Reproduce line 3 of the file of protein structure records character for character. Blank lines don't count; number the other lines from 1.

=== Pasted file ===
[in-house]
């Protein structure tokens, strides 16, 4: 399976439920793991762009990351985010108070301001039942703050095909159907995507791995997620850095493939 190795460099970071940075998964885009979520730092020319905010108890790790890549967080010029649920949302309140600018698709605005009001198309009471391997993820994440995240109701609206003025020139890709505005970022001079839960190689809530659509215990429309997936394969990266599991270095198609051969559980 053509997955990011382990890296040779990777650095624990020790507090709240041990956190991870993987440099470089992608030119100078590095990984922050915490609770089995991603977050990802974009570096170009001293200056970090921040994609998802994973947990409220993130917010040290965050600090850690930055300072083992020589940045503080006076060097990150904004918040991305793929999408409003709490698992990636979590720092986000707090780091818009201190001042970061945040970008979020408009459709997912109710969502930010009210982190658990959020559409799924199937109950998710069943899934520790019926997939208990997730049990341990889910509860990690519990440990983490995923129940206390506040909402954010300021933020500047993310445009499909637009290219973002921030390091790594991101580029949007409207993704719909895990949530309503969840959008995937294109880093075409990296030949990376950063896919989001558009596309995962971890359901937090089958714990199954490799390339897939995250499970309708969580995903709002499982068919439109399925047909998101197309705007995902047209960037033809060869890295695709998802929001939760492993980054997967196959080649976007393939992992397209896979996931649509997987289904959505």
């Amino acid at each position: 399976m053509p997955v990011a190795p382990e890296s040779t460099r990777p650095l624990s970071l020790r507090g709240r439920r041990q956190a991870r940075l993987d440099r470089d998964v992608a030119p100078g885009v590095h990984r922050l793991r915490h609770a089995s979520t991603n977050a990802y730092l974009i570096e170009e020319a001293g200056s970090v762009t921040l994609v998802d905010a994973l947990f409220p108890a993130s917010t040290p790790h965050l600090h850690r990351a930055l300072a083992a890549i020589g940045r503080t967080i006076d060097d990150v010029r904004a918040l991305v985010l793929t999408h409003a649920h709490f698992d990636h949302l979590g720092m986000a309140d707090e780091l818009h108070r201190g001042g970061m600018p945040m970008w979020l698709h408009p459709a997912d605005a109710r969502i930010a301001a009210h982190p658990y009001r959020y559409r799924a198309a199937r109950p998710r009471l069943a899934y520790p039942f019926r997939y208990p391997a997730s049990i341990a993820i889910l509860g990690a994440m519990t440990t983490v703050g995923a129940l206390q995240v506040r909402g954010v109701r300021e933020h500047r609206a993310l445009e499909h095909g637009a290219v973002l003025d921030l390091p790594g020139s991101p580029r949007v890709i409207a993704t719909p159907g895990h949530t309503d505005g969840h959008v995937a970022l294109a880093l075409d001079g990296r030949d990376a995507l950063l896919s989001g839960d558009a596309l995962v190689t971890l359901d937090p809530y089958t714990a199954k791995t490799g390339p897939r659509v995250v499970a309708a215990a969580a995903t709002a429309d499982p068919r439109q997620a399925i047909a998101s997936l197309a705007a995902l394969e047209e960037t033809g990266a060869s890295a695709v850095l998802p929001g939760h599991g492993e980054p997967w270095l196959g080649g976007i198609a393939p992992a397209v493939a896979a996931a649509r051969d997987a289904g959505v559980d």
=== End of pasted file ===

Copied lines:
């Amino acid at each position: 399976m053509p997955v990011a190795p382990e890296s040779t460099r990777p650095l624990s970071l020790r507090g709240r439920r041990q956190a991870r940075l993987d440099r470089d998964v992608a030119p100078g885009v590095h990984r922050l793991r915490h609770a089995s979520t991603n977050a990802y730092l974009i570096e170009e020319a001293g200056s970090v762009t921040l994609v998802d905010a994973l947990f409220p108890a993130s917010t040290p790790h965050l600090h850690r990351a930055l300072a083992a890549i020589g940045r503080t967080i006076d060097d990150v010029r904004a918040l991305v985010l793929t999408h409003a649920h709490f698992d990636h949302l979590g720092m986000a309140d707090e780091l818009h108070r201190g001042g970061m600018p945040m970008w979020l698709h408009p459709a997912d605005a109710r969502i930010a301001a009210h982190p658990y009001r959020y559409r799924a198309a199937r109950p998710r009471l069943a899934y520790p039942f019926r997939y208990p391997a997730s049990i341990a993820i889910l509860g990690a994440m519990t440990t983490v703050g995923a129940l206390q995240v506040r909402g954010v109701r300021e933020h500047r609206a993310l445009e499909h095909g637009a290219v973002l003025d921030l390091p790594g020139s991101p580029r949007v890709i409207a993704t719909p159907g895990h949530t309503d505005g969840h959008v995937a970022l294109a880093l075409d001079g990296r030949d990376a995507l950063l896919s989001g839960d558009a596309l995962v190689t971890l359901d937090p809530y089958t714990a199954k791995t490799g390339p897939r659509v995250v499970a309708a215990a969580a995903t709002a429309d499982p068919r439109q997620a399925i047909a998101s997936l197309a705007a995902l394969e047209e960037t033809g990266a060869s890295a695709v850095l998802p929001g939760h599991g492993e980054p997967w270095l196959g080649g976007i198609a393939p992992a397209v493939a896979a996931a649509r051969d997987a289904g959505v559980d």